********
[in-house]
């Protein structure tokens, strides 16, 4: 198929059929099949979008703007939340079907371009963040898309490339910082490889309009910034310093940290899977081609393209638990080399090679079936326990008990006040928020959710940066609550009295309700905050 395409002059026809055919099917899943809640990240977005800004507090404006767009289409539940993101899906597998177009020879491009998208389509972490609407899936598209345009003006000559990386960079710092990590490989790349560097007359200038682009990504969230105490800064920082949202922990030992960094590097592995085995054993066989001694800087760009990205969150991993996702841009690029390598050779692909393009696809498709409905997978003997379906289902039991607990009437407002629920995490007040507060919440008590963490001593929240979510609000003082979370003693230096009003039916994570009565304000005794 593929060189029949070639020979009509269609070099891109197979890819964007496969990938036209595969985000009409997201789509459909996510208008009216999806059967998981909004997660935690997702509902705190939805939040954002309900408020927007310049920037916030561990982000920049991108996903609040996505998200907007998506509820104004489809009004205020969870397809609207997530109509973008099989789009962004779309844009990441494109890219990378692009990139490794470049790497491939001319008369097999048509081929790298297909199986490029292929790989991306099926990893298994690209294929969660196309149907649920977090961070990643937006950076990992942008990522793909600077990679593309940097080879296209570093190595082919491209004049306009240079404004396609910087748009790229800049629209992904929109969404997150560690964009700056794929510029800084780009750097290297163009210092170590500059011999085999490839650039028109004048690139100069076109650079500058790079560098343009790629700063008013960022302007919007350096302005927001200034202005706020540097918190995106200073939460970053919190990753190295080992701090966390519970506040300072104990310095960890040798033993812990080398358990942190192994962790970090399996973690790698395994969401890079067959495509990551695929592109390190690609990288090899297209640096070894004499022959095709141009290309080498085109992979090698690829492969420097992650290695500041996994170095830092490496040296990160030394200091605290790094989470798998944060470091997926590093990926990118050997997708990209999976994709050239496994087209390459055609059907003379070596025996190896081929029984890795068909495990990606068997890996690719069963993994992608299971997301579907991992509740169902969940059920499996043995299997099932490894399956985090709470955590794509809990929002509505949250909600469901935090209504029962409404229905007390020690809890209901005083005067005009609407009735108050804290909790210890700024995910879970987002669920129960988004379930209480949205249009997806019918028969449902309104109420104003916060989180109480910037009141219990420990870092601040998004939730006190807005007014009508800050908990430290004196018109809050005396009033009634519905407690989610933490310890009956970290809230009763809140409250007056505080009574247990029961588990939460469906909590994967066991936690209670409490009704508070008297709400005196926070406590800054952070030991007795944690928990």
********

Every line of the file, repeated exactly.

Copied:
[in-house]
């Protein structure tokens, strides 16, 4: 198929059929099949979008703007939340079907371009963040898309490339910082490889309009910034310093940290899977081609393209638990080399090679079936326990008990006040928020959710940066609550009295309700905050 395409002059026809055919099917899943809640990240977005800004507090404006767009289409539940993101899906597998177009020879491009998208389509972490609407899936598209345009003006000559990386960079710092990590490989790349560097007359200038682009990504969230105490800064920082949202922990030992960094590097592995085995054993066989001694800087760009990205969150991993996702841009690029390598050779692909393009696809498709409905997978003997379906289902039991607990009437407002629920995490007040507060919440008590963490001593929240979510609000003082979370003693230096009003039916994570009565304000005794 593929060189029949070639020979009509269609070099891109197979890819964007496969990938036209595969985000009409997201789509459909996510208008009216999806059967998981909004997660935690997702509902705190939805939040954002309900408020927007310049920037916030561990982000920049991108996903609040996505998200907007998506509820104004489809009004205020969870397809609207997530109509973008099989789009962004779309844009990441494109890219990378692009990139490794470049790497491939001319008369097999048509081929790298297909199986490029292929790989991306099926990893298994690209294929969660196309149907649920977090961070990643937006950076990992942008990522793909600077990679593309940097080879296209570093190595082919491209004049306009240079404004396609910087748009790229800049629209992904929109969404997150560690964009700056794929510029800084780009750097290297163009210092170590500059011999085999490839650039028109004048690139100069076109650079500058790079560098343009790629700063008013960022302007919007350096302005927001200034202005706020540097918190995106200073939460970053919190990753190295080992701090966390519970506040300072104990310095960890040798033993812990080398358990942190192994962790970090399996973690790698395994969401890079067959495509990551695929592109390190690609990288090899297209640096070894004499022959095709141009290309080498085109992979090698690829492969420097992650290695500041996994170095830092490496040296990160030394200091605290790094989470798998944060470091997926590093990926990118050997997708990209999976994709050239496994087209390459055609059907003379070596025996190896081929029984890795068909495990990606068997890996690719069963993994992608299971997301579907991992509740169902969940059920499996043995299997099932490894399956985090709470955590794509809990929002509505949250909600469901935090209504029962409404229905007390020690809890209901005083005067005009609407009735108050804290909790210890700024995910879970987002669920129960988004379930209480949205249009997806019918028969449902309104109420104003916060989180109480910037009141219990420990870092601040998004939730006190807005007014009508800050908990430290004196018109809050005396009033009634519905407690989610933490310890009956970290809230009763809140409250007056505080009574247990029961588990939460469906909590994967066991936690209670409490009704508070008297709400005196926070406590800054952070030991007795944690928990």